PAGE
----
Children growing up too fast - experts
Today's kids acting more like adults
Children today are growing up too fast and acting like adults at a very early age, child health experts say.
With television and the internet playing an increasing role in their lives, children are often exposed to ideas and issues they cannot comprehend fully.
They are coming under influences that were kept away from them in the past , and sometimes their parents are to blame.
Parents who want to give the best edge to their kids in a competitive world put a lot of emphasis on excellence, early childhood educator Kimberly Powell said.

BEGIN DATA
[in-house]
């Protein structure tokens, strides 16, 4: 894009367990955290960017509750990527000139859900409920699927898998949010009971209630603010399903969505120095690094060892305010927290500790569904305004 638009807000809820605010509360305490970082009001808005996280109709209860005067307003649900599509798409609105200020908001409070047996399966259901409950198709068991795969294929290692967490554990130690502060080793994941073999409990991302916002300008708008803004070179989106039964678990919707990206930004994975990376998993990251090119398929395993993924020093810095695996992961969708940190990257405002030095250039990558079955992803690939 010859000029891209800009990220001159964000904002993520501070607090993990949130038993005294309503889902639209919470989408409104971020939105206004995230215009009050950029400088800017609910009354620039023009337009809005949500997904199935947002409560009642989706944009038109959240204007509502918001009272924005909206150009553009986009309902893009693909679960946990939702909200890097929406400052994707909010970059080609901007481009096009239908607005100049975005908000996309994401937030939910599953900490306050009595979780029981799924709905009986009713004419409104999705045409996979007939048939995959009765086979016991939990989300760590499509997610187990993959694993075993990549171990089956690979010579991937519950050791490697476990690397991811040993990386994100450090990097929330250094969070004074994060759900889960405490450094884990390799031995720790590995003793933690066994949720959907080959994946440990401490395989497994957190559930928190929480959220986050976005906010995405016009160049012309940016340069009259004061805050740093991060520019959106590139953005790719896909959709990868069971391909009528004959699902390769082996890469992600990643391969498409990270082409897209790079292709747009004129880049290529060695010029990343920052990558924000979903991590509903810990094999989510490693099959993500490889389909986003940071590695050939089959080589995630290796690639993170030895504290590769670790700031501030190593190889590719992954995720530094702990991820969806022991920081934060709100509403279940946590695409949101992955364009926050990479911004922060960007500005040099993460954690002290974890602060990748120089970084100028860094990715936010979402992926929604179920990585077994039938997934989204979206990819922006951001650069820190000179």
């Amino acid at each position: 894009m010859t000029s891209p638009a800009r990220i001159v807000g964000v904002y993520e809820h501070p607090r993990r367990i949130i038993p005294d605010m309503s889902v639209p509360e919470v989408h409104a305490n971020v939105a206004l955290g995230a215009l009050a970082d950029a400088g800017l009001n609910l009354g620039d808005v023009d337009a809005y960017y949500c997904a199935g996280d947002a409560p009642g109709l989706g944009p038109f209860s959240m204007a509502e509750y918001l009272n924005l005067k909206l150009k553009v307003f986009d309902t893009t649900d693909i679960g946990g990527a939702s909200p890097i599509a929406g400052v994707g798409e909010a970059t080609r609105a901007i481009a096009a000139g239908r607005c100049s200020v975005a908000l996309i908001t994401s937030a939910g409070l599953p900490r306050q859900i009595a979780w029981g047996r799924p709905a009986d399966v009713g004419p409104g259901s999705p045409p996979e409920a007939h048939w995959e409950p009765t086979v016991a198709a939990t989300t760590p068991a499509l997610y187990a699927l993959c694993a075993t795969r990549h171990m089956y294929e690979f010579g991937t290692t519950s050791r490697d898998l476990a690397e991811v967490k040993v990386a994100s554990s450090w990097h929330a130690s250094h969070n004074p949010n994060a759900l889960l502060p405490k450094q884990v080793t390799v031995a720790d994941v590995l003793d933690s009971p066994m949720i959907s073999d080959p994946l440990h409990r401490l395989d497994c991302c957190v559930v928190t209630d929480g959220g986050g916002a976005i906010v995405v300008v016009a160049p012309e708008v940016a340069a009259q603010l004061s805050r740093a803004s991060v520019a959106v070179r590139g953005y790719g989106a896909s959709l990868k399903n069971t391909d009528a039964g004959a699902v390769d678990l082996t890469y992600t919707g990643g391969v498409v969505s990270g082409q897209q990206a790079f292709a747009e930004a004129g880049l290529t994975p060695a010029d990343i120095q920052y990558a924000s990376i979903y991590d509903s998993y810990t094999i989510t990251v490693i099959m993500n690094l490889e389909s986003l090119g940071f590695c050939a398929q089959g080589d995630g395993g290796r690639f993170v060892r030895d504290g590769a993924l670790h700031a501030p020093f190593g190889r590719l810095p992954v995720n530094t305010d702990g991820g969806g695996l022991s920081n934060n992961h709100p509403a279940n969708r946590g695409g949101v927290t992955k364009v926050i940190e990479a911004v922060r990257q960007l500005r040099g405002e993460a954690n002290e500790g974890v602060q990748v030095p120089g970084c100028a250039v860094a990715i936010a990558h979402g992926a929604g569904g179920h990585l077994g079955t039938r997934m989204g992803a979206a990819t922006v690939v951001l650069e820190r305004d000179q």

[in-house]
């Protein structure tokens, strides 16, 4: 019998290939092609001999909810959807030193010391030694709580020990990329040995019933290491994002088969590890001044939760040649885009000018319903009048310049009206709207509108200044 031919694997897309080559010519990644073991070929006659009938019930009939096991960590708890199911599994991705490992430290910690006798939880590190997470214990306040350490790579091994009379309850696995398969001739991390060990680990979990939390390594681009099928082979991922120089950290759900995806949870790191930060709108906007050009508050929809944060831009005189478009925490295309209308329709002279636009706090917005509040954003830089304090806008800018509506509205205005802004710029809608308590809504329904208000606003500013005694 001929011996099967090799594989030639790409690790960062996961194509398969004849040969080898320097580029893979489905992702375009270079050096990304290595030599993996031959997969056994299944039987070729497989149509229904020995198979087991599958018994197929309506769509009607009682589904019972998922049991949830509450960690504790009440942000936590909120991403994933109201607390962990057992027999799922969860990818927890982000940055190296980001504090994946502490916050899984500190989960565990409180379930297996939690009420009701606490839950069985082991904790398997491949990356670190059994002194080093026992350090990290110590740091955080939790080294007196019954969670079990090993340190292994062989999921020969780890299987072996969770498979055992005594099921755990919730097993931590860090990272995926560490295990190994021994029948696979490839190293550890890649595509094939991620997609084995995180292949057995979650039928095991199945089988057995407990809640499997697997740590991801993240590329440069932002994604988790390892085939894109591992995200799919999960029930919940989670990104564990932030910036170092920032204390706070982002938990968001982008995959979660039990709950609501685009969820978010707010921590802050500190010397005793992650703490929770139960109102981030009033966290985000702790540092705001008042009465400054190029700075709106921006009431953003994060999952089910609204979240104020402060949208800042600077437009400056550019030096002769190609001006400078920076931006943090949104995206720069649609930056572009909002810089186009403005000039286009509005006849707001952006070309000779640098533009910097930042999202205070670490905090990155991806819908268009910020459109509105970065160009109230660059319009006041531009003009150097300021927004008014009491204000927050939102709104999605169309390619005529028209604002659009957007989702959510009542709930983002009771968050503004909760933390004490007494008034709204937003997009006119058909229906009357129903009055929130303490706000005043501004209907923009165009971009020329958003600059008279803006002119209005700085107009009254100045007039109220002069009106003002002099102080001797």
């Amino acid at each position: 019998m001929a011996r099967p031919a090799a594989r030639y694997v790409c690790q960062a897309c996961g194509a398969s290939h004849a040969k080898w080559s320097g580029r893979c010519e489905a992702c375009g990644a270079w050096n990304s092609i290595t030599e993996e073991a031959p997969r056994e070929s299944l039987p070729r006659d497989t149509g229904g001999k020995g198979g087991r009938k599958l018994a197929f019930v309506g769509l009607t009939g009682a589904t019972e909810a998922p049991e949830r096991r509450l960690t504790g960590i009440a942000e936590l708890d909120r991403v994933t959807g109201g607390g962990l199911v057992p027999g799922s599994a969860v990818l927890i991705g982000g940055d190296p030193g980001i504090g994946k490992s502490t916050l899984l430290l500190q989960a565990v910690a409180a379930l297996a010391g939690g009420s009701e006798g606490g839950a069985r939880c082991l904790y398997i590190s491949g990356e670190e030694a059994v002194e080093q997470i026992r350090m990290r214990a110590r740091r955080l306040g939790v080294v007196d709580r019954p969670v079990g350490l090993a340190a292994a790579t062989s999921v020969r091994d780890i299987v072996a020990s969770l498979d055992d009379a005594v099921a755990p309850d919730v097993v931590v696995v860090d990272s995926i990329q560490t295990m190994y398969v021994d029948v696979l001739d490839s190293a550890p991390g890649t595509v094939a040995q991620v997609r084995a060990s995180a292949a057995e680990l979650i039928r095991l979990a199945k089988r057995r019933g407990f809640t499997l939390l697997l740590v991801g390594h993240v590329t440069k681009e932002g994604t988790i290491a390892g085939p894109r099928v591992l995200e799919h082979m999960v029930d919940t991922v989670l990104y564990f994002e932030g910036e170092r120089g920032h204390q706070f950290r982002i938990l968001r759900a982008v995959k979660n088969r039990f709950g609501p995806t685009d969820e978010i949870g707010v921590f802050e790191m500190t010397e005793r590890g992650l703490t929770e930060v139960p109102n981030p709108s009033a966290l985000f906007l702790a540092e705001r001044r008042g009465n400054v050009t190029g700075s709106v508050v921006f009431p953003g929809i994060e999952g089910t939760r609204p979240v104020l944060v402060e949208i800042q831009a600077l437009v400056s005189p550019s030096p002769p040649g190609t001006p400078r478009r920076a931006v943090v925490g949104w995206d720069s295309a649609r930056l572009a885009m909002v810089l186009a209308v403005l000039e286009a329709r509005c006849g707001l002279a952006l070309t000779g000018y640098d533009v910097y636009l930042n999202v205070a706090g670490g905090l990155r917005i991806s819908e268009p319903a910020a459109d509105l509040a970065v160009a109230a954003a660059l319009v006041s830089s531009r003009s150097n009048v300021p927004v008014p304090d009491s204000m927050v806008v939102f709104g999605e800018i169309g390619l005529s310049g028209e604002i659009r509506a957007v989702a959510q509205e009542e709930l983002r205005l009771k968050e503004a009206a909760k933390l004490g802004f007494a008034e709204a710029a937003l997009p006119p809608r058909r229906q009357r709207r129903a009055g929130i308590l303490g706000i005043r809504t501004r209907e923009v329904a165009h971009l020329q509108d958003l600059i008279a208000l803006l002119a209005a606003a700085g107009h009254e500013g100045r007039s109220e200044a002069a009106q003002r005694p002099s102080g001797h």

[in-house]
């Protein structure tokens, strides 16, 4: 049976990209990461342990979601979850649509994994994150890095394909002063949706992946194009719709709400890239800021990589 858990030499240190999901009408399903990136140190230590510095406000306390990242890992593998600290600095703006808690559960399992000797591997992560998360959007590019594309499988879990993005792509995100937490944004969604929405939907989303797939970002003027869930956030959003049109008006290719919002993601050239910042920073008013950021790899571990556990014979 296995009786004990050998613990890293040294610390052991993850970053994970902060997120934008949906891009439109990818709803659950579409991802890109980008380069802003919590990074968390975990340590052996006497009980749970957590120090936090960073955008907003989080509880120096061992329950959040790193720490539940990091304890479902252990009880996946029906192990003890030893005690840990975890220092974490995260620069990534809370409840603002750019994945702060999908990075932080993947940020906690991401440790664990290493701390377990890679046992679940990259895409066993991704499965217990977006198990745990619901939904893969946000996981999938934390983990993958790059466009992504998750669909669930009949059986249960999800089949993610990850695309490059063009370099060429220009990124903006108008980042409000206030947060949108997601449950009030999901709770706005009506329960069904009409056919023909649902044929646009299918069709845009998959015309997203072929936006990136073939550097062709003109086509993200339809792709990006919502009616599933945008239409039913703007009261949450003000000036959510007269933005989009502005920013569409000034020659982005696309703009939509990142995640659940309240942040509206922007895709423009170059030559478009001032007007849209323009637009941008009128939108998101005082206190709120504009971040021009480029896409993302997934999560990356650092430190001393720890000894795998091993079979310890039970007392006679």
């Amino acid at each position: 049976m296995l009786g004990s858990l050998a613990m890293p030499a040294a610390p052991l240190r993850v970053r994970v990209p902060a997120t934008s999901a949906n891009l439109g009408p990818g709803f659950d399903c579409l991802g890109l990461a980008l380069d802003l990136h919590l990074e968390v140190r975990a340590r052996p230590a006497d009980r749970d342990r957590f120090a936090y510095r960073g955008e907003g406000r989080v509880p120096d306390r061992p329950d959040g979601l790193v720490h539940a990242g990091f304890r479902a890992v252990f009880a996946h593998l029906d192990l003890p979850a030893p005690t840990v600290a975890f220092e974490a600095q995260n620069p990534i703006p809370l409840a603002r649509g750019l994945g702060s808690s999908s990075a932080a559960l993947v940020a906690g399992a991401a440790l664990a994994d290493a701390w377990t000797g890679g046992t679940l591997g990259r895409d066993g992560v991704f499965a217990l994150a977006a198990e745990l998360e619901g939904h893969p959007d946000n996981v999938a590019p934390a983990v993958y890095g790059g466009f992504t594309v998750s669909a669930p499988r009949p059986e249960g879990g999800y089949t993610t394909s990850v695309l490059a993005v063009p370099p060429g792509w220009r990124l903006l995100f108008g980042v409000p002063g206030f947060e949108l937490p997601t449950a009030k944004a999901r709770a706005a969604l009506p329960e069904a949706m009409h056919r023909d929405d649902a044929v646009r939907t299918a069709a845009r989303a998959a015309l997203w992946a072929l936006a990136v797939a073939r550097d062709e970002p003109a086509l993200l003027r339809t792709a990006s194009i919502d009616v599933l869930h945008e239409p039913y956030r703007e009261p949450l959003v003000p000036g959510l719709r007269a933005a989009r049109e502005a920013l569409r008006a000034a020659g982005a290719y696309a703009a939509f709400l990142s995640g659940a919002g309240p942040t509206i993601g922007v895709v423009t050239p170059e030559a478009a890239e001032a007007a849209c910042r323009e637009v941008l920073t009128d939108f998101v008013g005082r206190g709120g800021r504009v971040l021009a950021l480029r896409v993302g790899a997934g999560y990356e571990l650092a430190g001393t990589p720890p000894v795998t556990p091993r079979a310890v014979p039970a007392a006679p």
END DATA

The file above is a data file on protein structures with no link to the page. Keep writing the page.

The effect is to put pressure on children to grow up early in a consumerist society.
"In the process, children are being robbed of their childhoods and innocence," said Dr Powell, a professor at Massey University in Palmerston North.
Younger teens did not have the maturity to deal with ideas that were once first encountered by adolescents.
A British study of primary education last year said that 3.5 million children in the United Kingdom were affected by a worrying "loss of childhood".
Adolescence was also naturally occurring much earlier, it said.
Dr Powell and other child health experts were worried teenagers were becoming sexually active much earlier than they should, and experimenting with drugs.
New Zealand teens are showing the world the way, with the third-highest teen pregnancy rate in the developed world.